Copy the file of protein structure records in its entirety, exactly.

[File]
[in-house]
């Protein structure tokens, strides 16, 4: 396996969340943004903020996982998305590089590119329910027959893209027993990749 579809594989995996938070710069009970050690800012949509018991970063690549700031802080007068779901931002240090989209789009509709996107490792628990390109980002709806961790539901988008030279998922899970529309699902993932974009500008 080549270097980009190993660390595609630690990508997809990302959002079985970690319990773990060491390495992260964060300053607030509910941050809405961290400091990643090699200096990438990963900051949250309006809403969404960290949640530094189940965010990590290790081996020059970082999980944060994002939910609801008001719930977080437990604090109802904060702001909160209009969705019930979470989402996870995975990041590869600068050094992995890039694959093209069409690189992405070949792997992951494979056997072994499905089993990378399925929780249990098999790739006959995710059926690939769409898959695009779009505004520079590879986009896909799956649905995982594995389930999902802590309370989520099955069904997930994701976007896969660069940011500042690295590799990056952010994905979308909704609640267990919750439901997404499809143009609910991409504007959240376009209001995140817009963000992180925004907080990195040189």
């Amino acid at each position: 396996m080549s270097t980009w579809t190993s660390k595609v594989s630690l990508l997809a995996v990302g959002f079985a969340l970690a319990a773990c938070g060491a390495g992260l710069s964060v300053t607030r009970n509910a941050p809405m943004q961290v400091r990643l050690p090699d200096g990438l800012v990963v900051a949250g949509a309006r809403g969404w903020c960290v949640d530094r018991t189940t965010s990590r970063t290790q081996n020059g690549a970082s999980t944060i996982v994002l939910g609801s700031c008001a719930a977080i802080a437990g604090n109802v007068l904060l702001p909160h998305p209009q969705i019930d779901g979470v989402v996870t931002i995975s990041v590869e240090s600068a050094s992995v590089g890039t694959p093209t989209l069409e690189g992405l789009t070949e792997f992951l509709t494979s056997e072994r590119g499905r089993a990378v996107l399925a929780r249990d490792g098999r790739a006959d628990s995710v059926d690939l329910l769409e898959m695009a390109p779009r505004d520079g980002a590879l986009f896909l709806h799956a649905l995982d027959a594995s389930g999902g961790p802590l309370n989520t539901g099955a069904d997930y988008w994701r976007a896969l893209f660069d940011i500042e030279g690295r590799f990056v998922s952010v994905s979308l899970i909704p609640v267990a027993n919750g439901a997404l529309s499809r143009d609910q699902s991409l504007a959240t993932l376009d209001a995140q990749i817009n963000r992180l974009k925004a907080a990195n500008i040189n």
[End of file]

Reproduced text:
[in-house]
């Protein structure tokens, strides 16, 4: 396996969340943004903020996982998305590089590119329910027959893209027993990749 579809594989995996938070710069009970050690800012949509018991970063690549700031802080007068779901931002240090989209789009509709996107490792628990390109980002709806961790539901988008030279998922899970529309699902993932974009500008 080549270097980009190993660390595609630690990508997809990302959002079985970690319990773990060491390495992260964060300053607030509910941050809405961290400091990643090699200096990438990963900051949250309006809403969404960290949640530094189940965010990590290790081996020059970082999980944060994002939910609801008001719930977080437990604090109802904060702001909160209009969705019930979470989402996870995975990041590869600068050094992995890039694959093209069409690189992405070949792997992951494979056997072994499905089993990378399925929780249990098999790739006959995710059926690939769409898959695009779009505004520079590879986009896909799956649905995982594995389930999902802590309370989520099955069904997930994701976007896969660069940011500042690295590799990056952010994905979308909704609640267990919750439901997404499809143009609910991409504007959240376009209001995140817009963000992180925004907080990195040189």
């Amino acid at each position: 396996m080549s270097t980009w579809t190993s660390k595609v594989s630690l990508l997809a995996v990302g959002f079985a969340l970690a319990a773990c938070g060491a390495g992260l710069s964060v300053t607030r009970n509910a941050p809405m943004q961290v400091r990643l050690p090699d200096g990438l800012v990963v900051a949250g949509a309006r809403g969404w903020c960290v949640d530094r018991t189940t965010s990590r970063t290790q081996n020059g690549a970082s999980t944060i996982v994002l939910g609801s700031c008001a719930a977080i802080a437990g604090n109802v007068l904060l702001p909160h998305p209009q969705i019930d779901g979470v989402v996870t931002i995975s990041v590869e240090s600068a050094s992995v590089g890039t694959p093209t989209l069409e690189g992405l789009t070949e792997f992951l509709t494979s056997e072994r590119g499905r089993a990378v996107l399925a929780r249990d490792g098999r790739a006959d628990s995710v059926d690939l329910l769409e898959m695009a390109p779009r505004d520079g980002a590879l986009f896909l709806h799956a649905l995982d027959a594995s389930g999902g961790p802590l309370n989520t539901g099955a069904d997930y988008w994701r976007a896969l893209f660069d940011i500042e030279g690295r590799f990056v998922s952010v994905s979308l899970i909704p609640v267990a027993n919750g439901a997404l529309s499809r143009d609910q699902s991409l504007a959240t993932l376009d209001a995140q990749i817009n963000r992180l974009k925004a907080a990195n500008i040189n």